Link to Pubmed [PMID] – 11478864
J. Mol. Biol. 2001 Aug;311(2):325-40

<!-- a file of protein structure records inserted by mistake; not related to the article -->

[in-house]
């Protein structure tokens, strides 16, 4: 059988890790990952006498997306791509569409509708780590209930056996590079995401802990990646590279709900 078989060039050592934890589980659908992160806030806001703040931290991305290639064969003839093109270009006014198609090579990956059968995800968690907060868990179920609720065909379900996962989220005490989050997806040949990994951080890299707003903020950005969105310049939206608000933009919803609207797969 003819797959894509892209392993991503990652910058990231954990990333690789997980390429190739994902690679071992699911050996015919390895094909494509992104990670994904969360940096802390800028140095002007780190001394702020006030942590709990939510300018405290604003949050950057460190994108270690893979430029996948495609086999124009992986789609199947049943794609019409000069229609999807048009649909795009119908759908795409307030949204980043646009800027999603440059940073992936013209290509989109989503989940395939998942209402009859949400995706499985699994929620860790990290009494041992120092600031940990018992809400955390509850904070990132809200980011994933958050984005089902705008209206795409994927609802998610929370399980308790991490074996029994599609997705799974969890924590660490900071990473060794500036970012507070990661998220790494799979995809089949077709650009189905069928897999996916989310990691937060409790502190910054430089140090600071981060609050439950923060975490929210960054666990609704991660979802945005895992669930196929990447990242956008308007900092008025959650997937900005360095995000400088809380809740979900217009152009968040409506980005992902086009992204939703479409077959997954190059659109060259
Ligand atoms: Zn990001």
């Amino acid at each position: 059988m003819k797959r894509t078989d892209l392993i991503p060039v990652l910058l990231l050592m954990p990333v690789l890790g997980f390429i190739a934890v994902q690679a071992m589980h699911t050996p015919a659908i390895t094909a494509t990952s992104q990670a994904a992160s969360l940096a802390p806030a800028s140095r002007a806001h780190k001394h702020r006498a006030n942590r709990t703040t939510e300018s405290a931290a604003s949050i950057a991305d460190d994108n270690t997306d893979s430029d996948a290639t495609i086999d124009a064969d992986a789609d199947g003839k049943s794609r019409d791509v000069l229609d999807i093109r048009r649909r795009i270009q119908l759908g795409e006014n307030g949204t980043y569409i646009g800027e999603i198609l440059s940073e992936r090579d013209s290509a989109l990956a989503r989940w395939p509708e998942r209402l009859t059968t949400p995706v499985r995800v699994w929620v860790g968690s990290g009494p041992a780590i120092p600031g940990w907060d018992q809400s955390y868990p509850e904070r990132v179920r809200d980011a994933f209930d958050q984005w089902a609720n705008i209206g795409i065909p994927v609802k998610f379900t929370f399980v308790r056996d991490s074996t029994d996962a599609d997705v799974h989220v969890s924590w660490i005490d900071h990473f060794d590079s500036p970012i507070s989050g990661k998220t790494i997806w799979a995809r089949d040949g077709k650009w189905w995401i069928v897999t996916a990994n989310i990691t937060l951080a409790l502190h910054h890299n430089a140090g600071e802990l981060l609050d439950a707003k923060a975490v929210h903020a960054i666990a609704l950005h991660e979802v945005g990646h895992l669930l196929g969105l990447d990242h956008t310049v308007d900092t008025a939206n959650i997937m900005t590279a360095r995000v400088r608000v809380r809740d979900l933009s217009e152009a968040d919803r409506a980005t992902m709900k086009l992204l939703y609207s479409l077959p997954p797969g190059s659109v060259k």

The formation of amyloid fibrils by the SH3 domain of the alpha-subunit of bovine phosphatidylinositol-3′-kinase (PI3-SH3) has been investigated under carefully controlled solution conditions. NMR and CD characterisation of the denatured states from which fibrils form at low pH show that their properties can be correlated with the nature of the resulting aggregates defined by EM and FTIR spectroscopy. Compact partially folded states, favoured by the addition of anions, are prone to precipitate rapidly into amorphous species, whilst well-defined fibrillar structures are formed slowly from more expanded denatured states. Kinetic data obtained by a variety of techniques show a clear lag phase in the formation of amyloid fibrils. NMR spectroscopy shows no evidence for a significant population of small oligomers in solution during or after this lag phase. EM and FTIR indicate the presence of amorphous aggregates (protofibrils) rich in beta-structure after the lag phase but prior to the development of well-defined amyloid fibrils. These observations strongly suggest a nucleation and growth mechanism for the formation of the ordered aggregates. The morphologies of the fibrillar structures were found to be highly sensitive to the pH at which the protein solutions are incubated. This can be attributed to the effect of small perturbations in the electrostatic interactions that stabilise the contacts between the protofilaments forming the amyloid fibrils. Moreover, different hydrogen bonding patterns related to the various aggregate morphologies can be distinguished by FTIR analysis.